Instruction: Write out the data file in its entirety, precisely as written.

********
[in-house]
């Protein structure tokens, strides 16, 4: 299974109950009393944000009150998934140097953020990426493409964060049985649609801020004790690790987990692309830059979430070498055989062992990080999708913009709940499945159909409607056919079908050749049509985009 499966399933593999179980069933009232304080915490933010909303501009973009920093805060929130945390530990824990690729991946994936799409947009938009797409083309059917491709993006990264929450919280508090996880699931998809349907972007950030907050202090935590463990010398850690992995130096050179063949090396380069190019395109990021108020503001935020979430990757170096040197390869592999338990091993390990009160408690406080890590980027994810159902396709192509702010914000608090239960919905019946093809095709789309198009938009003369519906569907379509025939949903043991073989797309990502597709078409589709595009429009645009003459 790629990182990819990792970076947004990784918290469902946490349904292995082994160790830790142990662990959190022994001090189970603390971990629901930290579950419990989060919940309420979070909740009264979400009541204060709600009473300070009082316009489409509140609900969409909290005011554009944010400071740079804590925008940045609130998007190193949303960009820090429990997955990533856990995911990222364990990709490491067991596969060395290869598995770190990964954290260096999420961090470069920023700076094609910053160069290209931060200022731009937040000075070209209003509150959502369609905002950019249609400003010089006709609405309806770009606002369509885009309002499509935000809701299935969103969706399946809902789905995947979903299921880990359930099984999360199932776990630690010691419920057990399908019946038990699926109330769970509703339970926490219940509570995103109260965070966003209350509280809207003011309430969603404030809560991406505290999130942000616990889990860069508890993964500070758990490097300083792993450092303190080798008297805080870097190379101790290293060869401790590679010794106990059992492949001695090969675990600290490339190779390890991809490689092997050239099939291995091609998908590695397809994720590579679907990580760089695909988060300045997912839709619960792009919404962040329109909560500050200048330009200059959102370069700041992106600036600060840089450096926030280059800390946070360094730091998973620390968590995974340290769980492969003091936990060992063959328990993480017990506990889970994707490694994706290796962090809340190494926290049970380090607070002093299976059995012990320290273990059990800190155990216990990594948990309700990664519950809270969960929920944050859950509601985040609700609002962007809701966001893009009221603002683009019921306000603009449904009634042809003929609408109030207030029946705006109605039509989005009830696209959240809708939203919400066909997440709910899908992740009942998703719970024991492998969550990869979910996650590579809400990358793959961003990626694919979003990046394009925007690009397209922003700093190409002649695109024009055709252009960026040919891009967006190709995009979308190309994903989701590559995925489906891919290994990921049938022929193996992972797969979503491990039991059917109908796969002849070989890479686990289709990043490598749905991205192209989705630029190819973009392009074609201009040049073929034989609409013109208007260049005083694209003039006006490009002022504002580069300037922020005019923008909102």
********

[in-house]
């Protein structure tokens, strides 16, 4: 299974109950009393944000009150998934140097953020990426493409964060049985649609801020004790690790987990692309830059979430070498055989062992990080999708913009709940499945159909409607056919079908050749049509985009 499966399933593999179980069933009232304080915490933010909303501009973009920093805060929130945390530990824990690729991946994936799409947009938009797409083309059917491709993006990264929450919280508090996880699931998809349907972007950030907050202090935590463990010398850690992995130096050179063949090396380069190019395109990021108020503001935020979430990757170096040197390869592999338990091993390990009160408690406080890590980027994810159902396709192509702010914000608090239960919905019946093809095709789309198009938009003369519906569907379509025939949903043991073989797309990502597709078409589709595009429009645009003459 790629990182990819990792970076947004990784918290469902946490349904292995082994160790830790142990662990959190022994001090189970603390971990629901930290579950419990989060919940309420979070909740009264979400009541204060709600009473300070009082316009489409509140609900969409909290005011554009944010400071740079804590925008940045609130998007190193949303960009820090429990997955990533856990995911990222364990990709490491067991596969060395290869598995770190990964954290260096999420961090470069920023700076094609910053160069290209931060200022731009937040000075070209209003509150959502369609905002950019249609400003010089006709609405309806770009606002369509885009309002499509935000809701299935969103969706399946809902789905995947979903299921880990359930099984999360199932776990630690010691419920057990399908019946038990699926109330769970509703339970926490219940509570995103109260965070966003209350509280809207003011309430969603404030809560991406505290999130942000616990889990860069508890993964500070758990490097300083792993450092303190080798008297805080870097190379101790290293060869401790590679010794106990059992492949001695090969675990600290490339190779390890991809490689092997050239099939291995091609998908590695397809994720590579679907990580760089695909988060300045997912839709619960792009919404962040329109909560500050200048330009200059959102370069700041992106600036600060840089450096926030280059800390946070360094730091998973620390968590995974340290769980492969003091936990060992063959328990993480017990506990889970994707490694994706290796962090809340190494926290049970380090607070002093299976059995012990320290273990059990800190155990216990990594948990309700990664519950809270969960929920944050859950509601985040609700609002962007809701966001893009009221603002683009019921306000603009449904009634042809003929609408109030207030029946705006109605039509989005009830696209959240809708939203919400066909997440709910899908992740009942998703719970024991492998969550990869979910996650590579809400990358793959961003990626694919979003990046394009925007690009397209922003700093190409002649695109024009055709252009960026040919891009967006190709995009979308190309994903989701590559995925489906891919290994990921049938022929193996992972797969979503491990039991059917109908796969002849070989890479686990289709990043490598749905991205192209989705630029190819973009392009074609201009040049073929034989609409013109208007260049005083694209003039006006490009002022504002580069300037922020005019923008909102």